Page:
Severely mentally-ill clients can be seen as hopeless to improve, and therefore are offered just stabilization and maintenance treatment. A recovery-oriented perspective expects and offers more: What does recovery for this person look like? Upgrade your conversation with them. Discuss and discover what is important to them: What do you want in how and where you live? How do you want to spend your time in doing something productive? In having fun?  Who are your friends? And what do you enjoy doing with them?

8. Researchers Identify Factors Predicting Non-adherence To Bipolar Disorder Treatments.

Med Wire (4/6, Czyzewski) reports that, according to a study published in the Journal of Clinical Psychiatry, “poor treatment adherence in bipolar disorder is associated with a number of socio-demographic and clinical factors.” After examining “data from the Systematic Treatment Enhancement Program for Bipolar Disorder,” researchers found that “several socio-demographic features were significantly associated with poor adherence” to treatment, “including younger age (odds ratio [OR]=0.89 per 10-year age increase), Hispanic race (OR=1.48), and having a household income less then $50,000 per year (OR=1.45).” Other “features associated with poor adherence included rapid cycling (OR=1.40), suicide attempts (OR=1.32), earlier onset of illness age (OR=0.77 per 10-year age increase), current anxiety disorders, (OR=1.47), and alcohol use disorders (OR=1.68).”


Not all clients are the same.  Age, race, illness onset, other psychiatric conditions and more help sharpen the “profile” of who might be at greater risk for non-adherence to treatment.  When the odds are stacked against your client, be proactive and vigilant to track and engage that client. Think about more frequent check-in visits; or more social supports like a peer run drop-in center or club; closer case management. Sometimes an ounce of proactive prevention is worth a pound of cure and treatment.

9. Experts propose small financial incentives to help ensure medication adherence.

The New York Times (6/14, A1, Belluck) reports on its front page, “One-third to one-half of all patients do not take medication as prescribed, and up to one-quarter never fill prescriptions at all, experts say. Such lapses fuel more than $100 billion dollars in health costs annually because those patients often get sicker.” But “now, a controversial, and seemingly counterintuitive, effort to tackle the problem is gaining ground: paying people money to take medicine or to comply with prescribed treatment. The idea, which is being embraced by doctors, pharmacy companies, insurers and researchers, is that paying modest financial incentives up front can save much larger costs of hospitalization.” One physician noted that “although ‘economically irrational’…small sums might work better than bigger ones.”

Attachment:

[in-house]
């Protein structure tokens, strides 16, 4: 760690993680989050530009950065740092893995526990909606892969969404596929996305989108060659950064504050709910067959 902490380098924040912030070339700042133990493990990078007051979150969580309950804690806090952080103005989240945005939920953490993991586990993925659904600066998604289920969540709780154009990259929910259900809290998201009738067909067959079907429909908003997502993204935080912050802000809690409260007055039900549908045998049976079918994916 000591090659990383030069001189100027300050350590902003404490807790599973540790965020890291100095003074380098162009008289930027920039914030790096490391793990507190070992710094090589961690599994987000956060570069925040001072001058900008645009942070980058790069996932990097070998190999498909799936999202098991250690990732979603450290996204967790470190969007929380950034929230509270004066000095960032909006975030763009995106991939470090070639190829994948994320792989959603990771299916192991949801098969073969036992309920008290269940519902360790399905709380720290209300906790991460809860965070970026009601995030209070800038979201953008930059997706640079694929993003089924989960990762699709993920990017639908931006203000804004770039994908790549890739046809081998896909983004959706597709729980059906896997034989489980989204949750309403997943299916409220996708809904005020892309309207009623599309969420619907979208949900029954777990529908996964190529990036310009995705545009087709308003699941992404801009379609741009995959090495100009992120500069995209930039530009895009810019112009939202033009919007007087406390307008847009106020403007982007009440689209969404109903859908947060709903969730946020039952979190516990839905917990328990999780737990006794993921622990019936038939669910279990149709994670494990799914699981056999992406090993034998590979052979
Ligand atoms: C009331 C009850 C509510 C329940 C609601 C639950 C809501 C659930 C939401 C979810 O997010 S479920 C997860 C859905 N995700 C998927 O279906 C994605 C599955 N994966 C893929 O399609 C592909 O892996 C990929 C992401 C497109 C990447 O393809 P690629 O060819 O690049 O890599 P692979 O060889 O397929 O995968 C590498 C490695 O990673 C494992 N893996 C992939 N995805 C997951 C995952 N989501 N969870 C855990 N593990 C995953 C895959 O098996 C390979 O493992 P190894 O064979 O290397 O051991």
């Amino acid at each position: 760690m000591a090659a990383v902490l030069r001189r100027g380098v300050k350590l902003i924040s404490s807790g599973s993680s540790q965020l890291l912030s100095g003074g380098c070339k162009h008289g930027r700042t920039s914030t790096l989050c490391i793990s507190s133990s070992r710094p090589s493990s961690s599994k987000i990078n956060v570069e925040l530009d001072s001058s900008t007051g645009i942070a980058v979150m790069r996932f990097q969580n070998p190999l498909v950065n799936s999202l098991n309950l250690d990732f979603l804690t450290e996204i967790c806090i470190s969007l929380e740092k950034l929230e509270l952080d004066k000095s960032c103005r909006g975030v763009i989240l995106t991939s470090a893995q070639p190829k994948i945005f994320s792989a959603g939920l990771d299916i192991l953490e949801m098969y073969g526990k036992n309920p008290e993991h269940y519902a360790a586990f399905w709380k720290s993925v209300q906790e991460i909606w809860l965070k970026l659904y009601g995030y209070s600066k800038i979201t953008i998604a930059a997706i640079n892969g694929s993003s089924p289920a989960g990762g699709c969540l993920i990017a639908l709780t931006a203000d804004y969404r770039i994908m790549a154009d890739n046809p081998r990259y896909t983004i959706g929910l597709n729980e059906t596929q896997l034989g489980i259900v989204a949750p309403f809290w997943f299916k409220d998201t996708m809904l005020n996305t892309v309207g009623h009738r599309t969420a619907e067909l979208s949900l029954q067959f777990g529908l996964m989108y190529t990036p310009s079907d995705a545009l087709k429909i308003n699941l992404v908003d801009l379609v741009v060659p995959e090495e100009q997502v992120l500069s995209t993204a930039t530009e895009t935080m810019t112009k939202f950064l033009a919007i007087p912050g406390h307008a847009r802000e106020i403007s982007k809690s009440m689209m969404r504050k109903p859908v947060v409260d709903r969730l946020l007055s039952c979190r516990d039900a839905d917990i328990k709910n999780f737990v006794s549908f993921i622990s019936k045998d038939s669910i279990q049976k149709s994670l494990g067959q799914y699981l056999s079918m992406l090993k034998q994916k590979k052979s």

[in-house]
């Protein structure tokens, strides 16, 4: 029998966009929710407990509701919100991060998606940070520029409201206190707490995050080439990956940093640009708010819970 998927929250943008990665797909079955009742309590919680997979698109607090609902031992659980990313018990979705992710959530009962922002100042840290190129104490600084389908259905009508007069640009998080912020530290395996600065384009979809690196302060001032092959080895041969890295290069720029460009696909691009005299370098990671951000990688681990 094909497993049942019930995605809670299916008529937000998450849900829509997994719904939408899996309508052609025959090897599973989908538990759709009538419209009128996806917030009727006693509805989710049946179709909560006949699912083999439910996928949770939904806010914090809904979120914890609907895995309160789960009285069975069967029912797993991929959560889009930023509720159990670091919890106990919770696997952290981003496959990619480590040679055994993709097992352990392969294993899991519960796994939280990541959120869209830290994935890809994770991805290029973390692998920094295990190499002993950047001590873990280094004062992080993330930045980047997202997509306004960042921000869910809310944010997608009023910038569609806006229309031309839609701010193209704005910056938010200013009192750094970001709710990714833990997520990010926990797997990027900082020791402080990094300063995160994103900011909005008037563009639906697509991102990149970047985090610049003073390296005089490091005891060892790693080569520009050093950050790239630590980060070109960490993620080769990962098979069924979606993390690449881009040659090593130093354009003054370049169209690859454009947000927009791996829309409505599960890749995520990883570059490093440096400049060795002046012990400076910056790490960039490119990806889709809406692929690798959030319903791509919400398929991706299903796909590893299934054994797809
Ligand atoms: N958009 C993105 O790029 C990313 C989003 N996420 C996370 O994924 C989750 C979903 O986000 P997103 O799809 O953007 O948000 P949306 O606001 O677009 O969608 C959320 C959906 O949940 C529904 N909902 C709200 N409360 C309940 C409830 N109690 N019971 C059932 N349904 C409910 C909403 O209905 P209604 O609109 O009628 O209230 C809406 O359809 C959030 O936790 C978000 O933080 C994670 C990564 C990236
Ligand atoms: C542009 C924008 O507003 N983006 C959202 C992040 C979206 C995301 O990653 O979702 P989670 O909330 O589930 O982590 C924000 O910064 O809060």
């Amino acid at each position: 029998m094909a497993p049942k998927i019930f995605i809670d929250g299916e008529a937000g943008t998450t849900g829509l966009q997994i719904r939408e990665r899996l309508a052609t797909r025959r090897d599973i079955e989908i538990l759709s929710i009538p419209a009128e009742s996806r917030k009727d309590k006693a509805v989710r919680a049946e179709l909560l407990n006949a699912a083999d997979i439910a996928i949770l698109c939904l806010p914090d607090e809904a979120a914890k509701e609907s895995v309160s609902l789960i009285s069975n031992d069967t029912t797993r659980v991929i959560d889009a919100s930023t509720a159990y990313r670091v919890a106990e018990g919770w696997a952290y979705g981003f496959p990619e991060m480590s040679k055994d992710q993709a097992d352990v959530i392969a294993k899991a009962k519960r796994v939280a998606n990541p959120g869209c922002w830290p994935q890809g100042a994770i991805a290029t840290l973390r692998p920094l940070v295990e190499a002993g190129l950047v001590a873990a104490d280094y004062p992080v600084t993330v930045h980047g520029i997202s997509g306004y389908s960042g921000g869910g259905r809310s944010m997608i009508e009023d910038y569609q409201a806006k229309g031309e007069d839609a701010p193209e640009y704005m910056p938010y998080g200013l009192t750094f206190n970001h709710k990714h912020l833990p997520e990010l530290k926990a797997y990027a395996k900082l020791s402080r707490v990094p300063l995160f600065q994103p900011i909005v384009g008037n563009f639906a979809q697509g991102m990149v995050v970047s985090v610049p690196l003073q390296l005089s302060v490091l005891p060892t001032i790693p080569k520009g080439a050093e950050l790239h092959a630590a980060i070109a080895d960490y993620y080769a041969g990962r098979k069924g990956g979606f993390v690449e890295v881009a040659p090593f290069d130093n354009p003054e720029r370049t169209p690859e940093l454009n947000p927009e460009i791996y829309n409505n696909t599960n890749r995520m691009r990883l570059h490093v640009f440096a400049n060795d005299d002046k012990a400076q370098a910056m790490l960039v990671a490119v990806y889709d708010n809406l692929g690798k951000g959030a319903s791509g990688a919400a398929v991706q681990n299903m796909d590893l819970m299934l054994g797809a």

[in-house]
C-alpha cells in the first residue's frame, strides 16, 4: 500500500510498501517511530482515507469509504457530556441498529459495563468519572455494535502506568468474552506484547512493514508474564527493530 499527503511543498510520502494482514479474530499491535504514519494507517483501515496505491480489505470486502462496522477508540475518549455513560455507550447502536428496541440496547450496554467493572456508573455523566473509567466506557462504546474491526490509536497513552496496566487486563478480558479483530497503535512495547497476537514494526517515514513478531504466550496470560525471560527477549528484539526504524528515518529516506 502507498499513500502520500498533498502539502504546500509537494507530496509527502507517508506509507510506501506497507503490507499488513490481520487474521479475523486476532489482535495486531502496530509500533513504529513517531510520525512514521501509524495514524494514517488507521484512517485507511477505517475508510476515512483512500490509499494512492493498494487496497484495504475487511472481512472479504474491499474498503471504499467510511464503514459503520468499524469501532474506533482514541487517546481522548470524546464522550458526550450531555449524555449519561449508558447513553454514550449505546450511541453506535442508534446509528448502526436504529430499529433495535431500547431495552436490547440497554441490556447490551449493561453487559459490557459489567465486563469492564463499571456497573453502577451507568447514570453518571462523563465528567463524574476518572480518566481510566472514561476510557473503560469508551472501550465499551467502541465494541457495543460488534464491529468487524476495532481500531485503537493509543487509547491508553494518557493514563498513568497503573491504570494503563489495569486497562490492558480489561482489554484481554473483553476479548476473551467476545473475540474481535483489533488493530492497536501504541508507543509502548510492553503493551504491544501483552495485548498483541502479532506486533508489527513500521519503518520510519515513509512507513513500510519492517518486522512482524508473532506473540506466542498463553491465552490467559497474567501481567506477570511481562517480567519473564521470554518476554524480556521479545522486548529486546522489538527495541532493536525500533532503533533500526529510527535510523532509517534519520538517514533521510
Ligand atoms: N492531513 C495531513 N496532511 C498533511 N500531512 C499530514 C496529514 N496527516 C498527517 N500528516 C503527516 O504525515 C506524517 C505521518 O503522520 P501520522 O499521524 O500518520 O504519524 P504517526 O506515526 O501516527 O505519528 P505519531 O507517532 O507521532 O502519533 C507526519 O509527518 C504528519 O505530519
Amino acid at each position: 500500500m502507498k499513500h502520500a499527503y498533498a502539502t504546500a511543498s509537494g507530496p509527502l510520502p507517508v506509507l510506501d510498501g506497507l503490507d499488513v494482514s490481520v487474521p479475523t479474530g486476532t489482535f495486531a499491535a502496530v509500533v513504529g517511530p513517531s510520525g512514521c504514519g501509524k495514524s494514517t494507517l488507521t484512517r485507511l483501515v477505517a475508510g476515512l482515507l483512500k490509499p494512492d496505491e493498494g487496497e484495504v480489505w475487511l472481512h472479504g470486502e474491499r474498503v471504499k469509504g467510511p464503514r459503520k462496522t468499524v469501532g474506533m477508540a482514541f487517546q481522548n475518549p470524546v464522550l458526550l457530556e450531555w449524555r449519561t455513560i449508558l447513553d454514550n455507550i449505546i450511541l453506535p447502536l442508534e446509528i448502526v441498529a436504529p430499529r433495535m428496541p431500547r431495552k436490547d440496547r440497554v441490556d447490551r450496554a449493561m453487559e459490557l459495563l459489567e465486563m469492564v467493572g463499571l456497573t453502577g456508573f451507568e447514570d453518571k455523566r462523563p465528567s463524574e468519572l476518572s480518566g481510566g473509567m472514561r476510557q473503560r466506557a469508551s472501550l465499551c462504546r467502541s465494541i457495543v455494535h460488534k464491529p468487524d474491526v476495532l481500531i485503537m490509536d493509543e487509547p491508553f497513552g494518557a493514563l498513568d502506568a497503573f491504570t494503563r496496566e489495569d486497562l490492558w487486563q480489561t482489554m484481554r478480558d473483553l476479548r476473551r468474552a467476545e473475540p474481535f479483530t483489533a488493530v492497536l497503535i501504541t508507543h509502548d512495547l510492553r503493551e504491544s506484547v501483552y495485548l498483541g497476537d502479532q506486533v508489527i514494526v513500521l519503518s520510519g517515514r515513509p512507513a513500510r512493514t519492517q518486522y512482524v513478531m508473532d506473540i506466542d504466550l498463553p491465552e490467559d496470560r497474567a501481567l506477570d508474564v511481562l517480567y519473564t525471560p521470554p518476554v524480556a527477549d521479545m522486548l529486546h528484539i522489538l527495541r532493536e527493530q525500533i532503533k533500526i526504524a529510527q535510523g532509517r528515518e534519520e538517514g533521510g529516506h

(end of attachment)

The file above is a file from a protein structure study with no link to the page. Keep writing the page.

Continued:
Incentives for negative drug urine tests, attendance at treatment and meeting treatment goals in addiction treatment has been studied for decades.  There is a case to be made for broadening its application in behavioral health.
“Contingency management (CM) – the systematic reinforcement of desired behaviors and the withholding of reinforcement or punishment of undesired behaviors- is an effective strategy in the treatment of alcohol and other drug (AOD) use disorders.” (Stephen T. Higgins, Ph.D., and Nancy M. Petry, Ph.D. “Contingency Management – Incentives for Sobriety” Alcohol Research & Health, Vol. 23, No. 2, 1999, pp. 122-127

10. Placebo treatments may have actual biological effect in the body.

The  AP (2/19, Cheng) reports that, according to a review published online Feb. 19 in The Lancet, “there is increasing evidence that fake treatments, or placebos, have an actual biological effect in the body.” In a “review of previous research on placebos,” researchers found that “the doctor-patient relationship, plus the expectation of recovery, may sometimes be enough to change a patient’s brain, body, and behavior.” The review’s authors specifically cited studies in which patients with Parkinson’s disease who were given a placebo still experienced a dopamine release in the brain, as well as other brain-activity changes.